'This Week' Transcript: Two Powerhouse Roundtables

STEPHANOPOULOS: One of the other things you're seeing right now is this is against the backdrop of the Republican Party coming out of the last election talking about where they're going to in the future, how they are going to be seen by the public. You guys mentioned Marco Rubio, he's on the cover of Time magazine this week. I think he's being called -- right there -- the Republican savior. He put out a tweet saying there's only one savior, and it's not me. A lot of pressure on Marco Rubio. But he's just part of a piece right now. You've seen several top Republicans come out with speeches laying out their vision for where the party should be.


JINDAL: We've got to stop being the stupid party. And I'm serious. It's time for a new Republican Party that talks like adults.

(UNKNOWN): I would argue that a more restrained foreign policy is the true conservative foreign policy.

CANTOR: The average American is not thinking about and trying to wonder about where the Republican Party is. They're thinking about how to make their life work.


STEPHANOPOULOS: Your leader in the House right there, Eric Cantor, where is this debate headed?

COLE: You know, I think it's a really good debate for the Republican Party to have. When you lose an election, you ought to be a little bit reflective and you ought to think back and you ought to begin to say, what do we need to do to do differently?

Now, we didn't do badly in the election, but the president won with less than he was elected by in '08, lower popular vote, lower percentage, lower electoral vote. We held the house. We have 30 governors. So the idea that this is some existential crisis, I think, is really overdone right now.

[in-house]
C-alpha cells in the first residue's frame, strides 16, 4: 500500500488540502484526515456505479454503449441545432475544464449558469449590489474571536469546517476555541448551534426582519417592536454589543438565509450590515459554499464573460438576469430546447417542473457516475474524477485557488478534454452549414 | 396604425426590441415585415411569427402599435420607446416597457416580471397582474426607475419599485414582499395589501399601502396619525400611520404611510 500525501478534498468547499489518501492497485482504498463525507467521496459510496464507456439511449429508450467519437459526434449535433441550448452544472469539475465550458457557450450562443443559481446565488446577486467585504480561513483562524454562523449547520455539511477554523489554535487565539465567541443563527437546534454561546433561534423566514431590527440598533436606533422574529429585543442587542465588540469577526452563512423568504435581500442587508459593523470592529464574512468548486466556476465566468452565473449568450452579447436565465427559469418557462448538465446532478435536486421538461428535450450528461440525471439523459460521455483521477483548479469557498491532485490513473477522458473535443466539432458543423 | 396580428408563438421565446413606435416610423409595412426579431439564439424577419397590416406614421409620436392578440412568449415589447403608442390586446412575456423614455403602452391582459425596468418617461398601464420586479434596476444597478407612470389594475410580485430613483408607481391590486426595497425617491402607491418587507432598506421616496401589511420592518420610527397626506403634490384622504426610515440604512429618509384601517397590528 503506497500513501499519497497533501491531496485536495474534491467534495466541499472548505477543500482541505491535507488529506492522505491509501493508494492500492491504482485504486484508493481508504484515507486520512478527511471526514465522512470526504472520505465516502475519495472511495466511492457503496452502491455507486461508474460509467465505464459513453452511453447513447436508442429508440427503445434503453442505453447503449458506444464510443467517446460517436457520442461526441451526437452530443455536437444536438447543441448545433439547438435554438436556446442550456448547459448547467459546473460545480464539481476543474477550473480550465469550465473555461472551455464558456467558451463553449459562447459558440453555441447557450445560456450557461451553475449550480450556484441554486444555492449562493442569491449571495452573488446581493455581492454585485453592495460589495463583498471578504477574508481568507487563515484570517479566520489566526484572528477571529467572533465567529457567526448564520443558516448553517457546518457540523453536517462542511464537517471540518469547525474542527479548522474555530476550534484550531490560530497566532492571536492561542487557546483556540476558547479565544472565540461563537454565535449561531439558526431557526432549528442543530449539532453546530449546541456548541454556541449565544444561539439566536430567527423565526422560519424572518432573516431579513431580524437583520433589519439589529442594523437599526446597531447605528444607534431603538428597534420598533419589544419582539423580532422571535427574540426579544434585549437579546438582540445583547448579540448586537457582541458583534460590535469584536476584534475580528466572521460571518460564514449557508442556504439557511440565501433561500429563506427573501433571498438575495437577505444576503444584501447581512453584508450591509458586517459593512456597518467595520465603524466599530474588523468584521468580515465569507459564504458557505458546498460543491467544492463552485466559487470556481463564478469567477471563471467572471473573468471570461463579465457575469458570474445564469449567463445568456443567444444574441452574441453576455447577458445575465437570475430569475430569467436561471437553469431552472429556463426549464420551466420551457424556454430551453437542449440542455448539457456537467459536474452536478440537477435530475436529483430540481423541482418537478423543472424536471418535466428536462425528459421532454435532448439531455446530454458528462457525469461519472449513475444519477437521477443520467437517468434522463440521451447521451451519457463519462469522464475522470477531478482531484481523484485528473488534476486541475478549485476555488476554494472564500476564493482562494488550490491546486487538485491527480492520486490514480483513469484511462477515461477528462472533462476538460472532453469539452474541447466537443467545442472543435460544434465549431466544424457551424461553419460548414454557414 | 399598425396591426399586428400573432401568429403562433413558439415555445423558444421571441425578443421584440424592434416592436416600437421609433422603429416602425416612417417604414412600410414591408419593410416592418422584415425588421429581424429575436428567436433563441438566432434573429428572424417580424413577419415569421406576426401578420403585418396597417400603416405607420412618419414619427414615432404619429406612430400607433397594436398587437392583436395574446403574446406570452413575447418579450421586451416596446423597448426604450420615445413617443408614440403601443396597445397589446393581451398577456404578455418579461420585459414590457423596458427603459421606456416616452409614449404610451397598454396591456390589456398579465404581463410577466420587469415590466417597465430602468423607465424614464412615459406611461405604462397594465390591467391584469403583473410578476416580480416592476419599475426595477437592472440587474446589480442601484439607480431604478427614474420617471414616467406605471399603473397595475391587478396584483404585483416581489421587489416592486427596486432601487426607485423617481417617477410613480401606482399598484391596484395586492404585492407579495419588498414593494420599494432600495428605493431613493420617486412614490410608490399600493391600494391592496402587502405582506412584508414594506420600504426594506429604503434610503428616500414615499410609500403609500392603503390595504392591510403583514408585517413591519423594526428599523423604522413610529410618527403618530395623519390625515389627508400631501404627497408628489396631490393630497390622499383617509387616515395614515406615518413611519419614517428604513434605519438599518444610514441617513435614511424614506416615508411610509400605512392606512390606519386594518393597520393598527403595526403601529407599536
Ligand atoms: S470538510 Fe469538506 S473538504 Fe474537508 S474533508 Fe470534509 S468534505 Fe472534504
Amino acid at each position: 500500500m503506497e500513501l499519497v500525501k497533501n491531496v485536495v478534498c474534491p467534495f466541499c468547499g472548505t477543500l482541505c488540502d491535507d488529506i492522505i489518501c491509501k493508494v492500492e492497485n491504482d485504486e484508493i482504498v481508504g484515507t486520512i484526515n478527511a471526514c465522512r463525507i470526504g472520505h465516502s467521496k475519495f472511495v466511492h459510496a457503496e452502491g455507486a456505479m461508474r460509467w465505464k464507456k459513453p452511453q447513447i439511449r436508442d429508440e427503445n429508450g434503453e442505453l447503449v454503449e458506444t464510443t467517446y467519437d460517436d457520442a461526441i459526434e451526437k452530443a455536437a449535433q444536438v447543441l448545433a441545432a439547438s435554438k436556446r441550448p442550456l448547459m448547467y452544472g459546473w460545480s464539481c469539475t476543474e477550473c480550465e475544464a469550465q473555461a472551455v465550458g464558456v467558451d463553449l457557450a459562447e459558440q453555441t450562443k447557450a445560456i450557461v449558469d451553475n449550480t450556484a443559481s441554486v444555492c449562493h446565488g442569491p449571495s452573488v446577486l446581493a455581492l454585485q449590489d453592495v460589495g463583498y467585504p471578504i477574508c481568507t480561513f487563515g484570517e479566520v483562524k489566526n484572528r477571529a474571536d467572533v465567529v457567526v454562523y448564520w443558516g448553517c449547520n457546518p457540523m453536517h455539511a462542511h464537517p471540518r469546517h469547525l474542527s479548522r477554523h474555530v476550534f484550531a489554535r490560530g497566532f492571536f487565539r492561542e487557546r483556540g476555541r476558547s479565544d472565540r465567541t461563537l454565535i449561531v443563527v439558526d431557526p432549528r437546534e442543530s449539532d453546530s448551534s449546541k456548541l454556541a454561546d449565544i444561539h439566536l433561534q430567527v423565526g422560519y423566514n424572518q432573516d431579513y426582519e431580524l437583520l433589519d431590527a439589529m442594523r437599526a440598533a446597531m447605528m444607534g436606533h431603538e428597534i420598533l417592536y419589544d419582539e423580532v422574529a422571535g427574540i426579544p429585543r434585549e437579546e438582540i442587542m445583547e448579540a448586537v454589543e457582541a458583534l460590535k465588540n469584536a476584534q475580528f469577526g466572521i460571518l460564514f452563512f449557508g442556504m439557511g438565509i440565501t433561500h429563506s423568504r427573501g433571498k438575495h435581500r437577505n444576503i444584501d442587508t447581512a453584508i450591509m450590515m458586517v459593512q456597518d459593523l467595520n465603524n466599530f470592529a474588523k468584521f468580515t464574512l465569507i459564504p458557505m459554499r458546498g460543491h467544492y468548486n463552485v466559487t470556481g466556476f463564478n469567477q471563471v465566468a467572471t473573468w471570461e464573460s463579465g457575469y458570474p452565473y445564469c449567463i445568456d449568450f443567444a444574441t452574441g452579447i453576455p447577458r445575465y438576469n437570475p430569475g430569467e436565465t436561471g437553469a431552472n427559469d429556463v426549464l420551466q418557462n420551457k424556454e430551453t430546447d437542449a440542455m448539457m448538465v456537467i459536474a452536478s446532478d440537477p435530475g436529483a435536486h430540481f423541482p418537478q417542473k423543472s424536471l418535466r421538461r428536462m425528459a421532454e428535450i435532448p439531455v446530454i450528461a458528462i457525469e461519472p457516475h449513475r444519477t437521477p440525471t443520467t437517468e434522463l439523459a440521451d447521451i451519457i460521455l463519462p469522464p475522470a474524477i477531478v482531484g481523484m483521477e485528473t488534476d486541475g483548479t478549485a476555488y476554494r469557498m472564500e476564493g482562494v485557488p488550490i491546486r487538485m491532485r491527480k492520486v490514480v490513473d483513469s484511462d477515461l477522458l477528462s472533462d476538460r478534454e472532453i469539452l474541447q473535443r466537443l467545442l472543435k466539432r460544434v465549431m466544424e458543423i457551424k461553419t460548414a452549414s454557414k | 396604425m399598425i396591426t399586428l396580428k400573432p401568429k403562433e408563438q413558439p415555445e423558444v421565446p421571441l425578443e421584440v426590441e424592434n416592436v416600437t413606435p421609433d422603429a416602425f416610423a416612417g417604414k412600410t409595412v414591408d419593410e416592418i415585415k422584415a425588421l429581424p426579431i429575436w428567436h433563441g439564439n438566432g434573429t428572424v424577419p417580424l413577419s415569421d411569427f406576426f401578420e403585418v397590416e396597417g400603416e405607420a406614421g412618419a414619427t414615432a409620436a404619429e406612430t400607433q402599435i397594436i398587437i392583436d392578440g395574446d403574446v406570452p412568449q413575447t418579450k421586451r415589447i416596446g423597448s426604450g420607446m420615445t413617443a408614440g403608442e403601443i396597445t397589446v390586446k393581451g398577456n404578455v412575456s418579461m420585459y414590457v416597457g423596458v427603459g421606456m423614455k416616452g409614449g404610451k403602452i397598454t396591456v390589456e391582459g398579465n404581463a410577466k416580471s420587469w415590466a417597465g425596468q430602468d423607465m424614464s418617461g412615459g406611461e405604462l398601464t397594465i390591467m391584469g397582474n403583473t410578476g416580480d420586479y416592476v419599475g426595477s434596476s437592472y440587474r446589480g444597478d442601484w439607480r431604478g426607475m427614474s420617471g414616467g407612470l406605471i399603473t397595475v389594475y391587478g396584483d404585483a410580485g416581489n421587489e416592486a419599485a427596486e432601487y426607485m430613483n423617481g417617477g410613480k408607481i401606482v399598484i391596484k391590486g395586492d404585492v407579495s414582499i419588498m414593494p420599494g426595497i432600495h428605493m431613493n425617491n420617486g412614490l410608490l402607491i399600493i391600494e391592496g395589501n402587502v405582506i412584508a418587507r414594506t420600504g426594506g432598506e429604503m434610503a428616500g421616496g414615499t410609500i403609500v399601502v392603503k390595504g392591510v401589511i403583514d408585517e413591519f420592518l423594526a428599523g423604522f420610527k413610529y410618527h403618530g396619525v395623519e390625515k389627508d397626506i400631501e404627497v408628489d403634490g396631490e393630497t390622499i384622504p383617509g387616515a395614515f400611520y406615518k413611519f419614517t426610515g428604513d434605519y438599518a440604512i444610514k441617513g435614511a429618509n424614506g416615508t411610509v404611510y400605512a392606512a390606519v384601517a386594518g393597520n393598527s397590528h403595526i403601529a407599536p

But we didn't win. So what do we need to do differently? I kind of like what I'm hearing. I particularly like the very direct line that Governor Jindal took, you know, because I think we have done some politically stupid...

STEPHANOPOULOS: Can't be the stupid party.

COLE: That's right. Look, we nearly were in the fiscal cliff. We could have triggered a big tax increase. So I don't want to be stupid. But you also need to be principled and consistent in your values, and I think we are. And, you know, we'll see what happens in the next year or two.

STEPHANOPOULOS: And Marco Rubio does seem to be rising to the top of the heap right now.

WALLACE: Yeah, look, he's everything we need and more. He's modern. He knows who Tupac is. He is on social media. He's part of the sort of -- he has all the blessings of the old political establishment. He's close to the younger Bushes. He and Jeb Bush and George P. Bush create what I call that axis of enlightenment when it comes to immigration. I mean, he's got the policy. He's in touch with, I think, the lives of ordinary people. And he's a very accessible guy. He talks about being a working dad and juggling his own priorities.

STEPHANOPOULOS: You were shaking your head at Tupac.

ELLISON: You know, I think all of this stuff is just surface stuff. It's like lipstick on a pig. I mean, the bottom line is, the Republicans have a core values problem, not a "who knows who Tupac Shakur is" problem.


WALLACE: Well, I don't think -- I don't think Marco -- let me just say, I don't want to gloss over his credentials. I think when it comes to immigration reform, President Obama has stolen from Senator Rubio.



WALLACE: So you talk policy...

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